11             MR. JORDASH:  Okay.  Can I have, please, D289, MFI.  Just this

12     last subject.  1D04883.  Sorry, 4880.

13        Q.   This purports to describe a conversation you had with Bogdanovic

14     on the 20th of July, 1991; is that right?

15        A.   Yes, this conversation took place on the 19th in

16     Radmilo Bogdanovic's office.  On the following day, I drafted this;

17     therefore, the document bears the date the 20th of July.

18        Q.   Let's cut this short --

19             JUDGE ORIE:  Mr. Jordash, I think you wanted to inform us that

20     the document is under seal.

21             MR. JORDASH:  Sorry, yes.

22             JUDGE ORIE:  Yes.  Not to the shown to the public.

23             Please proceed.

24             MR. JORDASH:

25        Q.   Let's cut this short, Mr. Lekovic, so that I can finish.  In

Page 14356

 1     relation to your conversation with Bogdanovic on the 19th of July, how

 2     long before that was it when he'd ceased being the minister of interior?

 3        A.   In the statement that I provided in a written form, in one

 4     paragraph or two I explained in the month of May, when the football team,

 5     the Red Star went to Bari to play the game and finally became the

 6     European champion, Radmilo was with that football team, the Red Star, in

 7     Bari.  Before the journey, he had agreed with Milosevic that his deputy

 8     would act as the minister while he was away, because the poling board of

 9     the Assembly of Serbia had issued a report about the March demonstrations

10     and the weaknesses of the police, and Radmilo therefore resigned.

11             When he returned from Italy and --

12             THE INTERPRETER:  The interpreter did not hear the end of that

13     answer.

14             MR. JORDASH:  I'm sorry to the interpreter.  I'm sorry.

15             JUDGE ORIE:  No, but I think you wanted to interrupt, and rightly

16     so, the witness.

17             Mr. Lekovic, when did Mr. Bogdanovic quit his job as minister of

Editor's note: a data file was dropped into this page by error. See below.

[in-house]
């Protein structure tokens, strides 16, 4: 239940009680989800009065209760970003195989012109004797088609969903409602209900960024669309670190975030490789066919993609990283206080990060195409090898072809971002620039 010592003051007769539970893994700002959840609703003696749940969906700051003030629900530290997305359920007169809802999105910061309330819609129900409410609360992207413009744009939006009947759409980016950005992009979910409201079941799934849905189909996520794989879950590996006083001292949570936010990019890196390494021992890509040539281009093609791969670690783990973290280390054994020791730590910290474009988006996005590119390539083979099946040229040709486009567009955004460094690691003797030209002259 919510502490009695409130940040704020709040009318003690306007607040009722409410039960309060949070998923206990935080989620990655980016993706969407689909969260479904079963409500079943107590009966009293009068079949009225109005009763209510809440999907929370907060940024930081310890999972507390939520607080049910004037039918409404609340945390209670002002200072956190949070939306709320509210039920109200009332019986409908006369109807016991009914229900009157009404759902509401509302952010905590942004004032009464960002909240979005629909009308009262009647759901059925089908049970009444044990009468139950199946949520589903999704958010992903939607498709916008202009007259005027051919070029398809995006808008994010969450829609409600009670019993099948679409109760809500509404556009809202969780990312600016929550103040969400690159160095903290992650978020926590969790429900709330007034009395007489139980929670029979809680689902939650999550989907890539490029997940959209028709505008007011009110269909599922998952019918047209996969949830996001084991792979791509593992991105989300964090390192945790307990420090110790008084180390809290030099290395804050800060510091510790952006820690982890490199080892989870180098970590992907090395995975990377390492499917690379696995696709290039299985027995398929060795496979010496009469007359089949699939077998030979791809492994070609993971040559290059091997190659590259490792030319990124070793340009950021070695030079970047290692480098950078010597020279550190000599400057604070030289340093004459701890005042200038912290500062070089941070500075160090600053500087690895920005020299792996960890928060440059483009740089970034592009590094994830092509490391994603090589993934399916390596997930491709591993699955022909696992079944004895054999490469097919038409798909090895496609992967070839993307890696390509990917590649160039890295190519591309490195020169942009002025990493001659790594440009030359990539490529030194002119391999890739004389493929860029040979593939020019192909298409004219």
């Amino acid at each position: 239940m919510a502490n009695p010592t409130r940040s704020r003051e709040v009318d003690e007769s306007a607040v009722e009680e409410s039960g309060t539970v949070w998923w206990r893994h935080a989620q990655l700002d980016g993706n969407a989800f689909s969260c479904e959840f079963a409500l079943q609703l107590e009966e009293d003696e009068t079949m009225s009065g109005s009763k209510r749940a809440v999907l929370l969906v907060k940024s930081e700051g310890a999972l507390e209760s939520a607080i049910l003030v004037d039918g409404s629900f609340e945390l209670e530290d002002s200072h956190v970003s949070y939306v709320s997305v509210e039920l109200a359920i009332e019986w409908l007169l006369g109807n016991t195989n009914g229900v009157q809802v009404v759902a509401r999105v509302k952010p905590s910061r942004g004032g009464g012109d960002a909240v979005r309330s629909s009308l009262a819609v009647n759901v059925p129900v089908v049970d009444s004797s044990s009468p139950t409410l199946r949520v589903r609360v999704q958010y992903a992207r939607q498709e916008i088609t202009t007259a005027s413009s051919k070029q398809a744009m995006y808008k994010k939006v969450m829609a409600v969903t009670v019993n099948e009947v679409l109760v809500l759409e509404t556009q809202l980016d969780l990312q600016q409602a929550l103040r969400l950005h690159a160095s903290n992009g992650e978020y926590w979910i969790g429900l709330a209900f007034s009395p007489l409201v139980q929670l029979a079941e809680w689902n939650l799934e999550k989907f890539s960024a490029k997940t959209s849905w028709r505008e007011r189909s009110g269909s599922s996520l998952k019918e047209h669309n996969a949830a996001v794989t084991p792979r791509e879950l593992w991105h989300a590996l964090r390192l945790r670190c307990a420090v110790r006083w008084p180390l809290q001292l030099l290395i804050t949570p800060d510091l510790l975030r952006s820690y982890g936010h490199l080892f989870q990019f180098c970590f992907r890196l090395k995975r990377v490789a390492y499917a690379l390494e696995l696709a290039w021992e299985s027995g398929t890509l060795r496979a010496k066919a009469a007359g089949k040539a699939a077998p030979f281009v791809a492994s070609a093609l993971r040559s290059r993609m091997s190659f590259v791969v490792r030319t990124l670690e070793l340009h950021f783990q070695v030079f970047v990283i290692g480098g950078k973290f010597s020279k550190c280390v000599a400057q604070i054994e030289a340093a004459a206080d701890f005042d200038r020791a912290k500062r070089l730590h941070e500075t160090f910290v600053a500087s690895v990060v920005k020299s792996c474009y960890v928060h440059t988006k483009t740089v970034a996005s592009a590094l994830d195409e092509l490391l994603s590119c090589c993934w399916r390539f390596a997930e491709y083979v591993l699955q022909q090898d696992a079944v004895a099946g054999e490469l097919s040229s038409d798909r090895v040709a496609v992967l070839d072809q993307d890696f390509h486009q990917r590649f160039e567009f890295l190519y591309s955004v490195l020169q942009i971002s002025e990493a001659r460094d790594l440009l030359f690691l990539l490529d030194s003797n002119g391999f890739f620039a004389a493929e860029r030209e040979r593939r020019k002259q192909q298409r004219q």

18     the interior?

19             THE WITNESS: [Interpretation] I can't give you the exact date,

20     but it was in the month of May.  In the first half of May.

21             JUDGE ORIE:  Thank you for that answer.  By the way, a matter I

22     think one could easily agree upon, but --

23             MR. JORDASH:  I don't think there is agreement on this,

24     Your Honour.

25             THE WITNESS: [Interpretation] When the new minister was

Page 14357

 1     appointed, and that was Sokolovic --

 2             JUDGE ORIE:  Mr. -- Mr. Lekovic, before we end up with having the

 3     results of the football match, listen to the next question that

 4     Mr. Jordash will put to you, please.

 5             MR. JORDASH:

 6        Q.   From this conversation note, it appears Bogdanovic, in

 7     July of 1991, wanted to recommence the commission.  Do you know why?

 8        A.   He wanted to recommence what?

 9        Q.   The commission.

10        A.   Mr. Radmilo Bogdanovic, well, he was the secretary.  And then the

11     minister in the first election that took place was elected an MP.  And

12     when he ceased to be minister and when Zoran Sokolovic took over, as it

13     says here, he continued coming to the MUP office and he used to sit in

14     the office of the Deputy Minister Todorovic and he carried out some of

15     his duties there.  That's where the conversation took place, in that

16     office.

17        Q.   Why --

18        A.   He was interested in my opinion --

19        Q.   Why -- why, Mr. Lekovic?

20        A.   What why?  What do you mean by "why"?

21        Q.   Why, in your view, if you formed a view or were told by

22     Bogdanovic, did he want to recommence the commission?

23        A.   If you look at the note very carefully, and the note is very

24     concise on three pages, you see that the conversation was rather heated.

25     I warned him that he did not have any legal grounds to issue any orders

Page 14358

 1     because he was no longer minister.

 2             JUDGE ORIE:  Mr. Lekovic, the question was not whether he was in

 3     a position to ask for the commission to reconvene, but:  Why did he --

 4     did he tell you why he so much insisted on the commission to reconvene

 5     and develop further activities?  That's the question.

 6             THE WITNESS: [Interpretation] He wanted to find out from me that

 7     discussion, if there was anything new in the communication between the

 8     target Paloma and Jovica Stanisic.  And he said, If there are new

 9     elements there, then at that point the commission could restart its work.

10     And then the commission would supposedly have to write a new report.  I

11     did not agree with that and I said the only solution would be for the new

12     minister, Sokolovic, to gather all of us, five members of the commission,

13     and perhaps other people he judges necessary, the chief of the service or

14     someone else, to evaluate the report of the commission to say whether the

15     report of the commission is acceptable or not, whether the commission had

16     worked properly or made errors in its selection of method.  And if the

17     evaluation is positive, then a full stop should be put there and it